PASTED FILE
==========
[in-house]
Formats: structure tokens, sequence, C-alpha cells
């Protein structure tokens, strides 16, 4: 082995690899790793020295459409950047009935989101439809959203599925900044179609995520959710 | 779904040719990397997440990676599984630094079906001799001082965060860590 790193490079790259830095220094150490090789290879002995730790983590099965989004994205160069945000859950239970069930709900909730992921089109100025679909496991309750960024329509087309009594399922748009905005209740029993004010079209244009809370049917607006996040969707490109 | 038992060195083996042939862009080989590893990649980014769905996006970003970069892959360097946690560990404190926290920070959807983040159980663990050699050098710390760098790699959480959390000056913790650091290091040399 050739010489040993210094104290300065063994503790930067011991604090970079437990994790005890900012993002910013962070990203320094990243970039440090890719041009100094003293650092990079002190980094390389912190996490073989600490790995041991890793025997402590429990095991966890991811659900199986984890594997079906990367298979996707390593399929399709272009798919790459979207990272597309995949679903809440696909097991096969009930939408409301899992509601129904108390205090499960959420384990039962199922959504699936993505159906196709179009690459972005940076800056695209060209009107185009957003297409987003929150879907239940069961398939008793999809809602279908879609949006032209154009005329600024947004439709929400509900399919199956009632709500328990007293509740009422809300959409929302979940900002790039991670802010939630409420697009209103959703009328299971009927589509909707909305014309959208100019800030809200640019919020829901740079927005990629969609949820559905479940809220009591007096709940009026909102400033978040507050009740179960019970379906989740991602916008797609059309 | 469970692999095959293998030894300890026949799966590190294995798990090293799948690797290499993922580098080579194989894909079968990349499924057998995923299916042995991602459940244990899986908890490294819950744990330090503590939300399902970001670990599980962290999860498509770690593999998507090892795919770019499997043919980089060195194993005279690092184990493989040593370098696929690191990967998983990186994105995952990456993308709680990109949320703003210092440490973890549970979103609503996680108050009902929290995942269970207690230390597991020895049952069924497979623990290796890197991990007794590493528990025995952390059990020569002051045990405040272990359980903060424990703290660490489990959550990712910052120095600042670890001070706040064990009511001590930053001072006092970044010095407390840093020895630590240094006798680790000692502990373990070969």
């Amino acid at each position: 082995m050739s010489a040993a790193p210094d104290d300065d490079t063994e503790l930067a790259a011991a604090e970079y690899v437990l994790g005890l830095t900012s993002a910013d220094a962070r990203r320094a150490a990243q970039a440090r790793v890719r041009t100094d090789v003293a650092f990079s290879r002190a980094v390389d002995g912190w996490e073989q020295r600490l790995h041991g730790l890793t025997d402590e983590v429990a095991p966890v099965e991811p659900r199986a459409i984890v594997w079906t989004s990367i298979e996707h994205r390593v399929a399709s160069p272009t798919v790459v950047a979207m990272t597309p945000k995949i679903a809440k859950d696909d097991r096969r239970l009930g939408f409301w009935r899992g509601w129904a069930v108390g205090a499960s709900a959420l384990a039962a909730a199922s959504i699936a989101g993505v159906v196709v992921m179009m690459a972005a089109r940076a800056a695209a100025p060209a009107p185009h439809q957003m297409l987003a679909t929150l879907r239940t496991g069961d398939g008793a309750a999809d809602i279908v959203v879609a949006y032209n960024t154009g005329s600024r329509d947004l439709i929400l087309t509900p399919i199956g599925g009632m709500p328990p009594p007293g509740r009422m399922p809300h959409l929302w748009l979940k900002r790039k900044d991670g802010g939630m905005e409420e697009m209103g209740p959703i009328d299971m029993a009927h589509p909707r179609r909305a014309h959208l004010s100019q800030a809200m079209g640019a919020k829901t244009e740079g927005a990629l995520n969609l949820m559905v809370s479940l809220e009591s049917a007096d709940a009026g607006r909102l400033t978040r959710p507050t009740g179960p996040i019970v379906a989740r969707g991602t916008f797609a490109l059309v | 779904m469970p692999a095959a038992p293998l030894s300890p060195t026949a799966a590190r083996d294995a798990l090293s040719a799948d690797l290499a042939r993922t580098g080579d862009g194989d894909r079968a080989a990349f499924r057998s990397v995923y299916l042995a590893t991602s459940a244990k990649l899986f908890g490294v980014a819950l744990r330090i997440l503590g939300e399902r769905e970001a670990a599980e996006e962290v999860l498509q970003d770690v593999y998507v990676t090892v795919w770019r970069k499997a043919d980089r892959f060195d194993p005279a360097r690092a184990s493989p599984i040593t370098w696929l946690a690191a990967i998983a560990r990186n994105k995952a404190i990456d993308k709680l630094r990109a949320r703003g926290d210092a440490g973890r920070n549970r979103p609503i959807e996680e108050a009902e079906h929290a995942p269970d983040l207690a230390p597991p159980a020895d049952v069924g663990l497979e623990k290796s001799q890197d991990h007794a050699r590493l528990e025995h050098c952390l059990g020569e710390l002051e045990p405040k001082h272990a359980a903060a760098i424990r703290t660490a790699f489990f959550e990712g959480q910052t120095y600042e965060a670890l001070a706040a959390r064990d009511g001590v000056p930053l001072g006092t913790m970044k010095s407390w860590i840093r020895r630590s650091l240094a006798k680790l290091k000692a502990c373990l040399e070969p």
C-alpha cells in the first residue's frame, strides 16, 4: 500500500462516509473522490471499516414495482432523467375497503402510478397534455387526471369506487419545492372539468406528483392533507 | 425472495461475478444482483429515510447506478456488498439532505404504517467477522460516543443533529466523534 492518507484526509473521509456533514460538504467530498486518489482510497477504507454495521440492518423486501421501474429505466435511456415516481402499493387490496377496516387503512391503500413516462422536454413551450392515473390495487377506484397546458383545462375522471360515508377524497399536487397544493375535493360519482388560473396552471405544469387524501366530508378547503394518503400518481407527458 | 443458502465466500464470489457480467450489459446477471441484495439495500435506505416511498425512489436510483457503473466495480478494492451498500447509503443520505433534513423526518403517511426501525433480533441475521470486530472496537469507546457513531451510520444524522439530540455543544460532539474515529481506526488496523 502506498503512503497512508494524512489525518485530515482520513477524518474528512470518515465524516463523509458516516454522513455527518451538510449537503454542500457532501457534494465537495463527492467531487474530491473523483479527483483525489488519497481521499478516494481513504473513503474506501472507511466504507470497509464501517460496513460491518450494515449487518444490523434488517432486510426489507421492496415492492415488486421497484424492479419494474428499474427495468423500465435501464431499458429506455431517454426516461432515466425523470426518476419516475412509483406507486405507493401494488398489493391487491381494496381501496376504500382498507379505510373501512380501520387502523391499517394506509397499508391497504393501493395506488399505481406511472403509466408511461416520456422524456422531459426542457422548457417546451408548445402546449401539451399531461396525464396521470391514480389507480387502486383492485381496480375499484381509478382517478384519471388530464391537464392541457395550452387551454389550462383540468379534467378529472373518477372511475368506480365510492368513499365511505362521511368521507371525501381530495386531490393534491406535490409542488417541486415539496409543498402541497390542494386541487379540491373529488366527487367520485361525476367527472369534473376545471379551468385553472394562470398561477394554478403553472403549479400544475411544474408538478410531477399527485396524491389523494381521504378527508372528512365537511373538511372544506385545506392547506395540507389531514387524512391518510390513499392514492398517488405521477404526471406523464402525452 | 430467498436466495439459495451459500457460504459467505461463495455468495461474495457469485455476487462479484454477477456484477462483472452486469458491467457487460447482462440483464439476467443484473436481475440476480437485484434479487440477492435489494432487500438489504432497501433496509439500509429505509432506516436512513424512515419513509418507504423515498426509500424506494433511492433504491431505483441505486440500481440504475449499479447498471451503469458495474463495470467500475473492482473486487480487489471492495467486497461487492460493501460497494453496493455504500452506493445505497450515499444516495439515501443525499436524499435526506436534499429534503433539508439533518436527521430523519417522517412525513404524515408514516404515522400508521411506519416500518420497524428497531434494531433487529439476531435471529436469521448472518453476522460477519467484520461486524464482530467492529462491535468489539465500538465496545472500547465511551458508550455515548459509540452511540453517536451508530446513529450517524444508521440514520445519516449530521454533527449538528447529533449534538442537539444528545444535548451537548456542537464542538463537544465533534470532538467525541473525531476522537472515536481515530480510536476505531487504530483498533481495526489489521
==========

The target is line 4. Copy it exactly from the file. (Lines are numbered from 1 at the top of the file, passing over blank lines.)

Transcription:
């Amino acid at each position: 082995m050739s010489a040993a790193p210094d104290d300065d490079t063994e503790l930067a790259a011991a604090e970079y690899v437990l994790g005890l830095t900012s993002a910013d220094a962070r990203r320094a150490a990243q970039a440090r790793v890719r041009t100094d090789v003293a650092f990079s290879r002190a980094v390389d002995g912190w996490e073989q020295r600490l790995h041991g730790l890793t025997d402590e983590v429990a095991p966890v099965e991811p659900r199986a459409i984890v594997w079906t989004s990367i298979e996707h994205r390593v399929a399709s160069p272009t798919v790459v950047a979207m990272t597309p945000k995949i679903a809440k859950d696909d097991r096969r239970l009930g939408f409301w009935r899992g509601w129904a069930v108390g205090a499960s709900a959420l384990a039962a909730a199922s959504i699936a989101g993505v159906v196709v992921m179009m690459a972005a089109r940076a800056a695209a100025p060209a009107p185009h439809q957003m297409l987003a679909t929150l879907r239940t496991g069961d398939g008793a309750a999809d809602i279908v959203v879609a949006y032209n960024t154009g005329s600024r329509d947004l439709i929400l087309t509900p399919i199956g599925g009632m709500p328990p009594p007293g509740r009422m399922p809300h959409l929302w748009l979940k900002r790039k900044d991670g802010g939630m905005e409420e697009m209103g209740p959703i009328d299971m029993a009927h589509p909707r179609r909305a014309h959208l004010s100019q800030a809200m079209g640019a919020k829901t244009e740079g927005a990629l995520n969609l949820m559905v809370s479940l809220e009591s049917a007096d709940a009026g607006r909102l400033t978040r959710p507050t009740g179960p996040i019970v379906a989740r969707g991602t916008f797609a490109l059309v | 779904m469970p692999a095959a038992p293998l030894s300890p060195t026949a799966a590190r083996d294995a798990l090293s040719a799948d690797l290499a042939r993922t580098g080579d862009g194989d894909r079968a080989a990349f499924r057998s990397v995923y299916l042995a590893t991602s459940a244990k990649l899986f908890g490294v980014a819950l744990r330090i997440l503590g939300e399902r769905e970001a670990a599980e996006e962290v999860l498509q970003d770690v593999y998507v990676t090892v795919w770019r970069k499997a043919d980089r892959f060195d194993p005279a360097r690092a184990s493989p599984i040593t370098w696929l946690a690191a990967i998983a560990r990186n994105k995952a404190i990456d993308k709680l630094r990109a949320r703003g926290d210092a440490g973890r920070n549970r979103p609503i959807e996680e108050a009902e079906h929290a995942p269970d983040l207690a230390p597991p159980a020895d049952v069924g663990l497979e623990k290796s001799q890197d991990h007794a050699r590493l528990e025995h050098c952390l059990g020569e710390l002051e045990p405040k001082h272990a359980a903060a760098i424990r703290t660490a790699f489990f959550e990712g959480q910052t120095y600042e965060a670890l001070a706040a959390r064990d009511g001590v000056p930053l001072g006092t913790m970044k010095s407390w860590i840093r020895r630590s650091l240094a006798k680790l290091k000692a502990c373990l040399e070969p």